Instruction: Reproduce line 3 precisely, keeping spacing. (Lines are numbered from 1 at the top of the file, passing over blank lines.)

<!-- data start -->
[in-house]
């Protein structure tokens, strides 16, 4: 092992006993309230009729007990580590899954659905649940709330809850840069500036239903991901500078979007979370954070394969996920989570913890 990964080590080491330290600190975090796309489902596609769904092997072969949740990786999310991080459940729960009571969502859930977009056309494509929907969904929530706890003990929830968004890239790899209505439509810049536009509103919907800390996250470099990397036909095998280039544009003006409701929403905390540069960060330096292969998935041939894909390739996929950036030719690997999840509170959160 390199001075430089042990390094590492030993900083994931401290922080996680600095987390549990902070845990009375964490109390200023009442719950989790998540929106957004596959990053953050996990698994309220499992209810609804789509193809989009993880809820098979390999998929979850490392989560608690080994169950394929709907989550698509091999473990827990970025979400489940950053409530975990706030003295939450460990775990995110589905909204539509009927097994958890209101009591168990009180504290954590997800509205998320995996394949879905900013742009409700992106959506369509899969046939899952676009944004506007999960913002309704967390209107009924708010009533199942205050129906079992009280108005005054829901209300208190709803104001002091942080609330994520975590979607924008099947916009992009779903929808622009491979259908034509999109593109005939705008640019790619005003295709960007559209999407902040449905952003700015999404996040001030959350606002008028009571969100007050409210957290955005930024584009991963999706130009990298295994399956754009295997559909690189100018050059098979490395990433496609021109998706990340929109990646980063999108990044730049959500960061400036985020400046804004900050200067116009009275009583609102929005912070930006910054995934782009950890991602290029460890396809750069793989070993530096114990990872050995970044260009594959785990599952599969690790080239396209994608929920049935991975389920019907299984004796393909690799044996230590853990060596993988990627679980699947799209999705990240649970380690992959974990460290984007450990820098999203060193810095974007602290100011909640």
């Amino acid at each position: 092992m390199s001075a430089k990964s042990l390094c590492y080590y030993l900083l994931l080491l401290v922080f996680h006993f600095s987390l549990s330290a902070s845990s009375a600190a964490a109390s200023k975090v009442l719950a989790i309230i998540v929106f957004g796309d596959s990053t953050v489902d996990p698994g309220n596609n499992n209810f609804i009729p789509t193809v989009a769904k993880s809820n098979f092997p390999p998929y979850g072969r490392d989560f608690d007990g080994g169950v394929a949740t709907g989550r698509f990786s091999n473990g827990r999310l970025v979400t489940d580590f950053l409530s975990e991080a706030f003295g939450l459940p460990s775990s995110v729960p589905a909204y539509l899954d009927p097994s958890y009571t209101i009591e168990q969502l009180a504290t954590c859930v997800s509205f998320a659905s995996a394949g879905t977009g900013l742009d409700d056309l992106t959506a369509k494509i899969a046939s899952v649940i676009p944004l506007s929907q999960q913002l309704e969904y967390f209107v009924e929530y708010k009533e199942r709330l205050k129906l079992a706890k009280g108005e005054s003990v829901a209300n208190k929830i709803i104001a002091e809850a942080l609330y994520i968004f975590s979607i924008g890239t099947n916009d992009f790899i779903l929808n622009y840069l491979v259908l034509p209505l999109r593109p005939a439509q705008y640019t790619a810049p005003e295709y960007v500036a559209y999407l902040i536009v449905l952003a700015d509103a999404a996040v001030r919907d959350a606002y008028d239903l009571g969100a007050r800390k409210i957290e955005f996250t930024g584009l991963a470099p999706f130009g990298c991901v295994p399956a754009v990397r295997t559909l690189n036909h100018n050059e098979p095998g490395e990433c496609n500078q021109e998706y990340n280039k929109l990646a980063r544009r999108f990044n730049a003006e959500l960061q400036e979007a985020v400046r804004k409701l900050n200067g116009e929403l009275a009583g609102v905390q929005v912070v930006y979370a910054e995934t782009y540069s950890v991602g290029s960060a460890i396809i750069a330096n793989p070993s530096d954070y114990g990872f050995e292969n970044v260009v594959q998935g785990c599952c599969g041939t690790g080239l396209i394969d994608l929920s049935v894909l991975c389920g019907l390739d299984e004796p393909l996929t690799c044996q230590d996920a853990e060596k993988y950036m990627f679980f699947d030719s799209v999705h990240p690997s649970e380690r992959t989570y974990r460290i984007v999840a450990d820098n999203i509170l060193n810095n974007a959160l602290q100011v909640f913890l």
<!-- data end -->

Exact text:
């Amino acid at each position: 092992m390199s001075a430089k990964s042990l390094c590492y080590y030993l900083l994931l080491l401290v922080f996680h006993f600095s987390l549990s330290a902070s845990s009375a600190a964490a109390s200023k975090v009442l719950a989790i309230i998540v929106f957004g796309d596959s990053t953050v489902d996990p698994g309220n596609n499992n209810f609804i009729p789509t193809v989009a769904k993880s809820n098979f092997p390999p998929y979850g072969r490392d989560f608690d007990g080994g169950v394929a949740t709907g989550r698509f990786s091999n473990g827990r999310l970025v979400t489940d580590f950053l409530s975990e991080a706030f003295g939450l459940p460990s775990s995110v729960p589905a909204y539509l899954d009927p097994s958890y009571t209101i009591e168990q969502l009180a504290t954590c859930v997800s509205f998320a659905s995996a394949g879905t977009g900013l742009d409700d056309l992106t959506a369509k494509i899969a046939s899952v649940i676009p944004l506007s929907q999960q913002l309704e969904y967390f209107v009924e929530y708010k009533e199942r709330l205050k129906l079992a706890k009280g108005e005054s003990v829901a209300n208190k929830i709803i104001a002091e809850a942080l609330y994520i968004f975590s979607i924008g890239t099947n916009d992009f790899i779903l929808n622009y840069l491979v259908l034509p209505l999109r593109p005939a439509q705008y640019t790619a810049p005003e295709y960007v500036a559209y999407l902040i536009v449905l952003a700015d509103a999404a996040v001030r919907d959350a606002y008028d239903l009571g969100a007050r800390k409210i957290e955005f996250t930024g584009l991963a470099p999706f130009g990298c991901v295994p399956a754009v990397r295997t559909l690189n036909h100018n050059e098979p095998g490395e990433c496609n500078q021109e998706y990340n280039k929109l990646a980063r544009r999108f990044n730049a003006e959500l960061q400036e979007a985020v400046r804004k409701l900050n200067g116009e929403l009275a009583g609102v905390q929005v912070v930006y979370a910054e995934t782009y540069s950890v991602g290029s960060a460890i396809i750069a330096n793989p070993s530096d954070y114990g990872f050995e292969n970044v260009v594959q998935g785990c599952c599969g041939t690790g080239l396209i394969d994608l929920s049935v894909l991975c389920g019907l390739d299984e004796p393909l996929t690799c044996q230590d996920a853990e060596k993988y950036m990627f679980f699947d030719s799209v999705h990240p690997s649970e380690r992959t989570y974990r460290i984007v999840a450990d820098n999203i509170l060193n810095n974007a959160l602290q100011v909640f913890l």